The start of the day is slow and cold. There is no sign of the rain letting up as we hike through clouds. Visibility is low and morale is trending in the same direction. The trail is narrow with wet vegetation on both sides and it feels as if I’m walking through a carwash. The wet leaves and branches scrape and rub against my body transferring all the moisture to my clothes and me. By lunchtime, I’m happy to eat something hot. Lunch in the rain isn’t casual dining. We quickly make our food, scarf it down, and then continue hiking. Any time I stop I become very cold. The theme is that movement is warmth and walking is safe. Evening comes and I’m ready to be dry. Putting up my tent in the rain is a nightmare; I’ve stopped hiking so I’m cold and I lose dexterity in my fingers. By the time I pitch the tent, the entire floor is wet and muddy. I happily put on some dry clothes, cook dinner and go to sleep. Maybe the sun will come out tomorrow?
The next morning comes and the sound of rain is still there. Looking up at the ceiling of my tent I can see my breath. It’s cold but I’m warm in my bag. Putting on cold and wet underwear is a torture I do not wish on my worst enemies. As we get the day started Rawhide and Cowgirl both seem to be happily coping with the weather. I guess from the outside I look composed too. Maybe we all are keeping it together so that we don’t look weak in front of each other. Either way, it’s working. The day passes cold and wet as we hike through more clouds.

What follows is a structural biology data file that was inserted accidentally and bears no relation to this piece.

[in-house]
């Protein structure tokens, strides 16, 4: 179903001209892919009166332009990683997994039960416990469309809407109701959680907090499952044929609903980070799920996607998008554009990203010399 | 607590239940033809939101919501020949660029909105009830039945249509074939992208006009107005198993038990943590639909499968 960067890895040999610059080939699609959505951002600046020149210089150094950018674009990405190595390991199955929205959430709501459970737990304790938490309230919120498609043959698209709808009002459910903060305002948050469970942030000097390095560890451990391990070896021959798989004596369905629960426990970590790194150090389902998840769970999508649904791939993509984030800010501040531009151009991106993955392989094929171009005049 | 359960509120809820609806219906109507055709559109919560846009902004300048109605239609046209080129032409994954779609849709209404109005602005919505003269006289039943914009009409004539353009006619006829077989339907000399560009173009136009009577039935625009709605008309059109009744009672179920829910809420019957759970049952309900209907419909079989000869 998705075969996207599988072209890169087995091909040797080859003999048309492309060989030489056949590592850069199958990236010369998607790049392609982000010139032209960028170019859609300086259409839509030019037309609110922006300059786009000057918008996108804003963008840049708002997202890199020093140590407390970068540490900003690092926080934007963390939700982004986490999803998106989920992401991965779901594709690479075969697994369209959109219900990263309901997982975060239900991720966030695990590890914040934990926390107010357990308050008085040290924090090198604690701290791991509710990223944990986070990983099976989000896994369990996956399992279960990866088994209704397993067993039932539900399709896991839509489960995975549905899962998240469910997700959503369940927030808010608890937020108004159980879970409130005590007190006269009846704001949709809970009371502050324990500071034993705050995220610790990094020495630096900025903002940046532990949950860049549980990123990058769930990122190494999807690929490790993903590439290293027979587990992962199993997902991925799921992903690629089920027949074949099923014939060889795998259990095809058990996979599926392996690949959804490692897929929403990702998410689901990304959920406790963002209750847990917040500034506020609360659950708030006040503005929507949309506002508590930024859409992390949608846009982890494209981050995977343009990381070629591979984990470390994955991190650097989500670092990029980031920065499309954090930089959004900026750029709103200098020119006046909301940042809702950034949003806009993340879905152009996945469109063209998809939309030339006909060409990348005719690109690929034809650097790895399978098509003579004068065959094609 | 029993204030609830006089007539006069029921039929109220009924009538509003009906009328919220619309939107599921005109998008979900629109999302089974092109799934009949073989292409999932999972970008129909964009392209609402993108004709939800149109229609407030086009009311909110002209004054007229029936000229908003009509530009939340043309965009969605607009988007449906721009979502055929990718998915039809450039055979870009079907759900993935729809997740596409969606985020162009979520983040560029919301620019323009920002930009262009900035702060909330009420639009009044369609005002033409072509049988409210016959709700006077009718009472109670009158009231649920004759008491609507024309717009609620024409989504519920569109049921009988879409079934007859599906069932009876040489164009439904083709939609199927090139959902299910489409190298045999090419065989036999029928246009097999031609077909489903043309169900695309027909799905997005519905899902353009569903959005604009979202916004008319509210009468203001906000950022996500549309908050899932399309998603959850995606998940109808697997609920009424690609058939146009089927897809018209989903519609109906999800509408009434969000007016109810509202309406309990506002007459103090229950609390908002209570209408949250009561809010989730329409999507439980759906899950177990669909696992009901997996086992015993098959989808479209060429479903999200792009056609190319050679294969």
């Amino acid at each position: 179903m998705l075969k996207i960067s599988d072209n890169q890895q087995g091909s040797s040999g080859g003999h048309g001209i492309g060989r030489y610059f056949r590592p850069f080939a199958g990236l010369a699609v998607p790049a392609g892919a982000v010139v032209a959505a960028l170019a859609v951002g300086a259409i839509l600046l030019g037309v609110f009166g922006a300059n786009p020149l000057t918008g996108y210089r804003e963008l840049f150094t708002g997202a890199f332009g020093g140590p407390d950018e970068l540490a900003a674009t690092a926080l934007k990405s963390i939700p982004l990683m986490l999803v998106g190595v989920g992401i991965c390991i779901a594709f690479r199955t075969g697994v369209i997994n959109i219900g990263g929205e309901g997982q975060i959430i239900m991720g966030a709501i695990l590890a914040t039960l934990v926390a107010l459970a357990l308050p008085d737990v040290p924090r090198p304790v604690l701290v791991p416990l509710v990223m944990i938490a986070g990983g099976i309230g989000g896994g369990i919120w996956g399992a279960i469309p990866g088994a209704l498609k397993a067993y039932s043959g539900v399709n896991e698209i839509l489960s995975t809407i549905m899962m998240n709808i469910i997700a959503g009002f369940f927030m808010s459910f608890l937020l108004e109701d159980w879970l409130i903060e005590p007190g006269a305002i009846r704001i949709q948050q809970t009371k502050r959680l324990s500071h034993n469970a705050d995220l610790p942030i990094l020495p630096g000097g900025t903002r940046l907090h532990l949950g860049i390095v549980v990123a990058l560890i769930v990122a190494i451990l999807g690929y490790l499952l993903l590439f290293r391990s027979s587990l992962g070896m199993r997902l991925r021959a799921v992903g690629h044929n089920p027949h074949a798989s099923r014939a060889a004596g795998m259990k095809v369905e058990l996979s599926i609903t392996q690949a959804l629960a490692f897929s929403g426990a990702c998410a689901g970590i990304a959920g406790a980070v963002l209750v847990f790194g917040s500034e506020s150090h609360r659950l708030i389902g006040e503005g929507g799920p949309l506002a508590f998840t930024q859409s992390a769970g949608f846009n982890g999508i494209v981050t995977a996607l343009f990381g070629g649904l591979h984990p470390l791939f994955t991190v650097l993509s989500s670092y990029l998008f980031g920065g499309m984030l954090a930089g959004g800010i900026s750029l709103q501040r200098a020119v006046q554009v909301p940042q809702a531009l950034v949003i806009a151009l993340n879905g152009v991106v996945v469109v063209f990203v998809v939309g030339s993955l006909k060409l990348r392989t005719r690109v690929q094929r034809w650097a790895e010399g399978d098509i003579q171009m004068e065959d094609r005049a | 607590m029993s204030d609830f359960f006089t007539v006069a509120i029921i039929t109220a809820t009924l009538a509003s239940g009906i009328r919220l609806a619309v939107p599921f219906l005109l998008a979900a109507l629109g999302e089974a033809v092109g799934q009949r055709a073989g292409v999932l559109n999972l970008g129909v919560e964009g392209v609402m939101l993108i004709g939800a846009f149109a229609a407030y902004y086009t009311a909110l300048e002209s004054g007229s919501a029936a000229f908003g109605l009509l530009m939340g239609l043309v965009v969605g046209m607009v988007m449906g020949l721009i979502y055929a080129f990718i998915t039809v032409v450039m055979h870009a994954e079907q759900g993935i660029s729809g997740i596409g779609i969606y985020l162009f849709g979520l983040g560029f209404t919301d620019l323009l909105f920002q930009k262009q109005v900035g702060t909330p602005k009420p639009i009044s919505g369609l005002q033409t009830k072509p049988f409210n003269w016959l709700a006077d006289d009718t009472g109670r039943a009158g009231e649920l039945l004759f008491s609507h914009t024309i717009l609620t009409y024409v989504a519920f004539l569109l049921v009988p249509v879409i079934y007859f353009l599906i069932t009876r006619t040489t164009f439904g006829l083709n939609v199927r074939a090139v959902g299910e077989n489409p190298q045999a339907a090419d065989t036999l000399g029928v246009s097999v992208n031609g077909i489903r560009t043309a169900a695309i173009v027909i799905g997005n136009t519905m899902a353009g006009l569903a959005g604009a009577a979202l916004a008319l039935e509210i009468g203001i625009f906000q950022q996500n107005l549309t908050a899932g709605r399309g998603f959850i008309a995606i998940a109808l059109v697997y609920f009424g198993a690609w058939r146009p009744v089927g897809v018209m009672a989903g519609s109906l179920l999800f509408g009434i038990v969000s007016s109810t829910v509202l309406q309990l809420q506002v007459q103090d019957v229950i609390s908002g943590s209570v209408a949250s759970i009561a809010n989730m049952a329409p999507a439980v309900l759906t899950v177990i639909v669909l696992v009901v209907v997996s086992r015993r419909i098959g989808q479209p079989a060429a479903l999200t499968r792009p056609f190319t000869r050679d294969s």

By the third day, Cowgirl speaks up over the pitter-patter of rain “This is type-2 fun!” she yells with a smile on her face. Type-2 fun, by definition, is miserable while the experience is happening, but fun in retrospect. This concept is a turning point. Just that small statement changes my mindset. Almost instantly I feel I’m allowed to be miserable. This frees me to be positive in our situation. Yes, everything is wet. Yes, I am freezing. Yes, we have three more days until we are in another town. I can’t control these variables. I can control how I react to them. Almost instantly I start to notice some really positive things about our surroundings. We haven’t seen any other humans in three days. Northern Washington is beautiful, even in the rain. Most of all, I am sharing this experience with two amazing people. Instead of walking in silence we sing songs, talk about our favorite warm meals, and reminisce about other type-2 experiences. We create a game. Anytime someone sees a glimpse of blue skies they yell, “Bluuee Birrd!” The days become easier as we welcome the wet and cold. Nights are the hardest. Sleep is no longer a thing. Nighttime consists of shivering uncontrollably while constantly looking at my watch hoping it’s time to make coffee and start walking. When it’s daytime we can at least hope the sun will come out. Optimism is our fuel.